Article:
I’m not much of a history buff, but I do enjoy a good read. The book I’m reading on my Kindle is set back in the Wild West days and has been more interesting than I expected. The Wolf Banner sounds like a good read. ~ Connie
Title – The Wolf Banner
Author – Paula Lofting
Genre – Historical Fiction
Length – 474 Pages
Publication – 20 Aug 2016.
My Rating – 5/5 Stars
WAR AND BLOODFEUD
1056…England lurches towards war as the rebellious Lord Alfgar plots against the indolent King Edward. Sussex thegn, Wulfhere, must defy both his lord, Harold Godwinson, and his bitter enemy, Helghi, to protect his beloved daughter.
As the shadow of war stretches across the land, a more personal battle rages at home, and when it follows him into battle, he knows he must keep his wits about him more than ever, and COURAGE AND FEAR MUST BECOME HIS ARMOUR…
The Wolf Banner is the follow up book to Sons of the Wolf which I loved! This has to be one my my most anticipated releases of 2016 and I didn’t let me down.
First off I must says it’s…
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Recently a gardening client gave me a gift card for Starbucks. Someone had gifted it to her, but she does not go to Starbucks, so she passed it on to me. I occasionally go to Starbucks for a non-fat, vanilla latte when I am driving between gardens and my energy needs a boost.
Yesterday was such a day. As I paid for my latte with my gift card, I told the cashier at the drive-through window to use the card to pay for the person behind me in the lineup too.
Anyone can “Pay it Forward.” It does not have to be expensive or difficult. When someone does something nice for you, pass the kindness on, even to a complete stranger.
Random acts of kindnessmake the world a better place!
For the 1995 television film, see Go Now (film).
Not to be confused with If You Gotta Go, Go Now, a song by Bob Dylan.
“Go Now” is a song composed by Larry Banks and Milton Bennett. It was first recorded in January 1964 by Bessie Banks, and later became associated with The Moody Blues.
Bessie Banks version
Single by Bessie Banks
B-side “It Sounds Like My Baby”
Tiger Blue Cat
Larry Banks Milton Bennett
Producer(s) Jerry Leiber and Mike Stoller
Bessie Banks singles chronology
“Do It Now”
(1963) “Go Now”
(1964) “I Can’t Make It (Without You Baby)”
The song was first recorded by Larry Banks’s former wife, Bessie Banks. A 1962 demo recording by Bessie of the song was heard by songwriters and record producers Jerry Leiber and Mike Stoller, who re-recorded it…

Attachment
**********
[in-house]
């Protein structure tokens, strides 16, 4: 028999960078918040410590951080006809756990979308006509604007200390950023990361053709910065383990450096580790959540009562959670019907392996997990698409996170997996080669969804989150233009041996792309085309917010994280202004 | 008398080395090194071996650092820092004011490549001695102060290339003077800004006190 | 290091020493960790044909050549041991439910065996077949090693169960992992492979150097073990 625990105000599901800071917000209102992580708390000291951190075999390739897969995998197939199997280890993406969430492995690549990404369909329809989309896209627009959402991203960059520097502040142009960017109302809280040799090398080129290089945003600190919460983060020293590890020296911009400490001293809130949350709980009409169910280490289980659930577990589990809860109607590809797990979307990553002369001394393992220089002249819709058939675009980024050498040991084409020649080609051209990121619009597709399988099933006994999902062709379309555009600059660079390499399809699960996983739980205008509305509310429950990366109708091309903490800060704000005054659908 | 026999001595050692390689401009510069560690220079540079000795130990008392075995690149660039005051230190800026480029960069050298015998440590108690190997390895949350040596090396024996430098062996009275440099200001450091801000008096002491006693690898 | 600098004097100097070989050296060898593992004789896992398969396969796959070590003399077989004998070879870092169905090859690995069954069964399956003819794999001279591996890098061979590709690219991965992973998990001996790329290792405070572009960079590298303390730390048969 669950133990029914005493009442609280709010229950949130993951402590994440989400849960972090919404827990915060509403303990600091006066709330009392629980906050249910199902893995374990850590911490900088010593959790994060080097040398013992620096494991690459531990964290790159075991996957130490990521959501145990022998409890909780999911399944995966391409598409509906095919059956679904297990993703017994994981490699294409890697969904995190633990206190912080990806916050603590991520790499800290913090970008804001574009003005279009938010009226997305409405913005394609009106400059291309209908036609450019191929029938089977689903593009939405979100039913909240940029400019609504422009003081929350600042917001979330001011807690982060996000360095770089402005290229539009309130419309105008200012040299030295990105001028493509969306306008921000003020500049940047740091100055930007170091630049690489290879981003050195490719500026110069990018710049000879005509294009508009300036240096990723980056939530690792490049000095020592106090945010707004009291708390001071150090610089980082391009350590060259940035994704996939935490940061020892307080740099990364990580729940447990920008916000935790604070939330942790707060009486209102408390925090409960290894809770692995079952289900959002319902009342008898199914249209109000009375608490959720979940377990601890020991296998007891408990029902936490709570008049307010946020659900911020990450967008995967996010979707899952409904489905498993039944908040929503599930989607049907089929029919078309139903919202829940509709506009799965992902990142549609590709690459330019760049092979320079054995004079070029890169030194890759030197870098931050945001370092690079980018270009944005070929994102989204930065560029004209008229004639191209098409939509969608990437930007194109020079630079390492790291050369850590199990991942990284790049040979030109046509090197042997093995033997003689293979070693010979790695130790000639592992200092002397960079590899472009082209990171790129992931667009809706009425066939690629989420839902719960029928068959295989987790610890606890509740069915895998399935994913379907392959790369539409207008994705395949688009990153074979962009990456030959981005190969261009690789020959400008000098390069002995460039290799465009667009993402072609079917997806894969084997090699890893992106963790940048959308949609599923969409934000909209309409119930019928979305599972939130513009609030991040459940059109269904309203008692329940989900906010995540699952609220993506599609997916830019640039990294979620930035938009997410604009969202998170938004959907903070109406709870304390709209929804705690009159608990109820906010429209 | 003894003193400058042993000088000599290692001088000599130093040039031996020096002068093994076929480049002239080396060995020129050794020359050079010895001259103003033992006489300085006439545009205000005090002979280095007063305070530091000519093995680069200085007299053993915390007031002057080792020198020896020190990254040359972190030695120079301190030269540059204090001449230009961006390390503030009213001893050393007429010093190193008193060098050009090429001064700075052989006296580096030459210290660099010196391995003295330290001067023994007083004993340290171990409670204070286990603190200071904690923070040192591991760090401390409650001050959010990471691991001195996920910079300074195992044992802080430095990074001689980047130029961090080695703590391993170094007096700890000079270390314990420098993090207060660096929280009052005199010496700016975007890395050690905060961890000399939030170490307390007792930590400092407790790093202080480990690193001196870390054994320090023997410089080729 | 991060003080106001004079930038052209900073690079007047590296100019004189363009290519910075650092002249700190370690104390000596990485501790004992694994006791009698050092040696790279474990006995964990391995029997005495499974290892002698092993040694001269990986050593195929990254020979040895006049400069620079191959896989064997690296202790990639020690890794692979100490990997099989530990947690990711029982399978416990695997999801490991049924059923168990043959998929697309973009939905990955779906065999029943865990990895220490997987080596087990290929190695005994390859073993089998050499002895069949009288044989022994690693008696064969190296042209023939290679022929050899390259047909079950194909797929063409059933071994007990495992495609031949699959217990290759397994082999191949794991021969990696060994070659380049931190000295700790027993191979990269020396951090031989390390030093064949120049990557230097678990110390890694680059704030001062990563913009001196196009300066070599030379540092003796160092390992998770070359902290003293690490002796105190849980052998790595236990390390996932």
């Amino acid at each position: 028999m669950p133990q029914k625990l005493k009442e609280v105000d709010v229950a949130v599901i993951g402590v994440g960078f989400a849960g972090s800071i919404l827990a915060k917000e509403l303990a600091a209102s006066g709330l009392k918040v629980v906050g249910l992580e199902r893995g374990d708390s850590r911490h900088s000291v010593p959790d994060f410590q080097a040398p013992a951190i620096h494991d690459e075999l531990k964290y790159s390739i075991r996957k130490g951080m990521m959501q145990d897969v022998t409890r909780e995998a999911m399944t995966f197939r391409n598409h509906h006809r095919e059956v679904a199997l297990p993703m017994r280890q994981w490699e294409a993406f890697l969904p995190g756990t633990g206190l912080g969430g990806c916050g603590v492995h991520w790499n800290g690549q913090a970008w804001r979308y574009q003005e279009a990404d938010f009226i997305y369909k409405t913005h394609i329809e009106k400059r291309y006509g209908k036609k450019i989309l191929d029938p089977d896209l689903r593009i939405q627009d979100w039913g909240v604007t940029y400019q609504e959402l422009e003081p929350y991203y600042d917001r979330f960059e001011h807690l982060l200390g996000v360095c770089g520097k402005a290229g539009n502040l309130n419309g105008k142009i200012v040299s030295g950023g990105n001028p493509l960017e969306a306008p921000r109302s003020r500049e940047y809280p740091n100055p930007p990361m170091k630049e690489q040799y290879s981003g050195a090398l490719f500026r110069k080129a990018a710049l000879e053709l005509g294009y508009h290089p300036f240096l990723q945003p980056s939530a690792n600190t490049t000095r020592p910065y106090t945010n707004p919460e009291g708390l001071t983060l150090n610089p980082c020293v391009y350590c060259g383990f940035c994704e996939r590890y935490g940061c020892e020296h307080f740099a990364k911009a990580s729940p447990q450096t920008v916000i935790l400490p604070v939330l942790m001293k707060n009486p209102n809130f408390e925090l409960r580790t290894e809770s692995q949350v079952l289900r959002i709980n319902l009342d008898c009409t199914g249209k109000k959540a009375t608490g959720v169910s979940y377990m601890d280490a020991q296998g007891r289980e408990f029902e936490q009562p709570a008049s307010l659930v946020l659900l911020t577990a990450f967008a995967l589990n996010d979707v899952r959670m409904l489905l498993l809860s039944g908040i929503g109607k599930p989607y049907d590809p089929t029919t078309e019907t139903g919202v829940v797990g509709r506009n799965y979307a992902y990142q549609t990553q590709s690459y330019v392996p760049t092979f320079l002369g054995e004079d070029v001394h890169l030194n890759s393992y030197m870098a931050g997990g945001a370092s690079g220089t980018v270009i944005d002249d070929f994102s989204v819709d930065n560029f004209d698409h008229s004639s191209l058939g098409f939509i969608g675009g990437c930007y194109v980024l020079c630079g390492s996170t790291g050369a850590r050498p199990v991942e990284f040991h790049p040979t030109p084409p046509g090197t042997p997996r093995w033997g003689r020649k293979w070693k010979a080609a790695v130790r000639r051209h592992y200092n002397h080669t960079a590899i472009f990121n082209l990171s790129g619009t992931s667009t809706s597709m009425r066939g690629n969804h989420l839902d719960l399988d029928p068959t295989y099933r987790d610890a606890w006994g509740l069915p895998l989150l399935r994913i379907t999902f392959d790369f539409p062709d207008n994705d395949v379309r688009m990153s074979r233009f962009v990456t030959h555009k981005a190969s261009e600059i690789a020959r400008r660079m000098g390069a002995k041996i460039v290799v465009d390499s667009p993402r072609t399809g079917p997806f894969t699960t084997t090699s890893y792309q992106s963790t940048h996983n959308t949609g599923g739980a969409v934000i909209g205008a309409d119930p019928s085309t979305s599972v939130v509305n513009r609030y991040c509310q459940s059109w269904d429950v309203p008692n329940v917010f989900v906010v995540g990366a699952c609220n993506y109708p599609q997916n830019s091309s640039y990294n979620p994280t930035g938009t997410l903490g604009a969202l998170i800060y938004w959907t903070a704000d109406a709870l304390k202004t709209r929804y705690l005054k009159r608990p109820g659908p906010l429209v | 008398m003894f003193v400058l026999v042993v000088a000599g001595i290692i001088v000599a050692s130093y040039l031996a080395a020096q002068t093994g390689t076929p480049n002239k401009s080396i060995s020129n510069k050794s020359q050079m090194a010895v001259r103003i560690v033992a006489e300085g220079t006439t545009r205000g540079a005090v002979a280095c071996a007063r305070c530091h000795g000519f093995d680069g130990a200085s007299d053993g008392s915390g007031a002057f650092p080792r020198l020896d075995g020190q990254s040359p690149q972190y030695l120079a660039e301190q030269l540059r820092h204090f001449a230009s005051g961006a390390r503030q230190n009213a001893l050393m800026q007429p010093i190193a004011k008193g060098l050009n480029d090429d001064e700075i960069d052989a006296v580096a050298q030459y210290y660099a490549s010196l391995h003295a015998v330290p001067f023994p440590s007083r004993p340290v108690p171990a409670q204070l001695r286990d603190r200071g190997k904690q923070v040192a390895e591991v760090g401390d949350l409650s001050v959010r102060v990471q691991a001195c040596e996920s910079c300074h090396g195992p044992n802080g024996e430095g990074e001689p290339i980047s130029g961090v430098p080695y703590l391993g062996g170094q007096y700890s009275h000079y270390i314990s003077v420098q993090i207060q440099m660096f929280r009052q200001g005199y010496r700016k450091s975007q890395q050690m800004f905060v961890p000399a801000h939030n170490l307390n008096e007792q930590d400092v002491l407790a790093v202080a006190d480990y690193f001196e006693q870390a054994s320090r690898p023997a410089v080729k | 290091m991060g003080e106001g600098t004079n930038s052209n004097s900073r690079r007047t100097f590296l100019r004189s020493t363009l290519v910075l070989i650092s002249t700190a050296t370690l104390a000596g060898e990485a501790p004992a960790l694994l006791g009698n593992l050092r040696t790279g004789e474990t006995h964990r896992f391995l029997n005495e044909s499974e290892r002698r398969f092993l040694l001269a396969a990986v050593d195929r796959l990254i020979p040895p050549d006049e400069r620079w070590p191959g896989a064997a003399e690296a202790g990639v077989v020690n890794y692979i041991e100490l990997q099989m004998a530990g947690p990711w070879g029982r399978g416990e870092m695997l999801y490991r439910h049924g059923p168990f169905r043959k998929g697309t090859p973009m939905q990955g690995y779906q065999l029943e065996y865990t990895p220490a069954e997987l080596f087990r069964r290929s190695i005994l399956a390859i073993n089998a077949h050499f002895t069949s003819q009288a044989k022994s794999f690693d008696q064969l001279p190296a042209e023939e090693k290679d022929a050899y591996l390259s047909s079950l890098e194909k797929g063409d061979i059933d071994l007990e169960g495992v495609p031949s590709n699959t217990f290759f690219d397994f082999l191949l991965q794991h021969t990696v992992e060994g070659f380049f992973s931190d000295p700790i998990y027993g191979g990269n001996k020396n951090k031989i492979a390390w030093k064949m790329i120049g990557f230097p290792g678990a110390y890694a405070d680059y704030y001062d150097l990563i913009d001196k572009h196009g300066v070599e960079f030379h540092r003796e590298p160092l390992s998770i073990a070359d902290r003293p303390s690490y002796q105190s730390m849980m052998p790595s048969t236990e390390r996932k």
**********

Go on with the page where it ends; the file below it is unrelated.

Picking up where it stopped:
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For the next few months, weekly writing tips will include word choice suggestions. That includes:
- colorful and original descriptions
- pithy words and phrases
- picture nouns and action verbs
- writing that draws a reader in and addicts them to your voice
I keep a collection of descriptions that have pulled me into the books. I’m fascinated how authors can–in just a few words–put me in the middle of their story and make me want to stay there. This one’s on how to describe geeks.
Click for the complete list of 69 writer’s themed descriptions.
A note: These are for inspiration only. They can’t be copied because they’ve been pulled directly from an author’s copyrighted manuscript (intellectual property is immediately copyrighted when published).
- Happy happy
- Wrinkles nose
- I was buffering
- See you in the stream
- pain in the Net–Slang for a very annoying flamer.
- Didn’t ping on…
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A little solitude. Yes, that would be a fine thing. Time to myself. Time to meditate; to day dream and, perchance, to rest.
Hmmmm … a fine thing, indeed.
And I suppose, as I watch my niece 12-year-old niece, Amy, snuggling with Max the big orange and white tabby who’s basking in the sun by the big ol’ barn door, I am in solitude. By myself, certainly. Enjoying my own company? Of course! While observing the innocence of youth interact with the trust of another species. It’s quite special, actually.
I want this for her. I want Amy to always feel safe and strong, so that even when the seas of life start to billow and bluff she will feel anchored and secure. Solitude helps us find that place within ourselves ~ that quiet place of strength. Lord knows I’ve had to discover this for myself along the passage of life…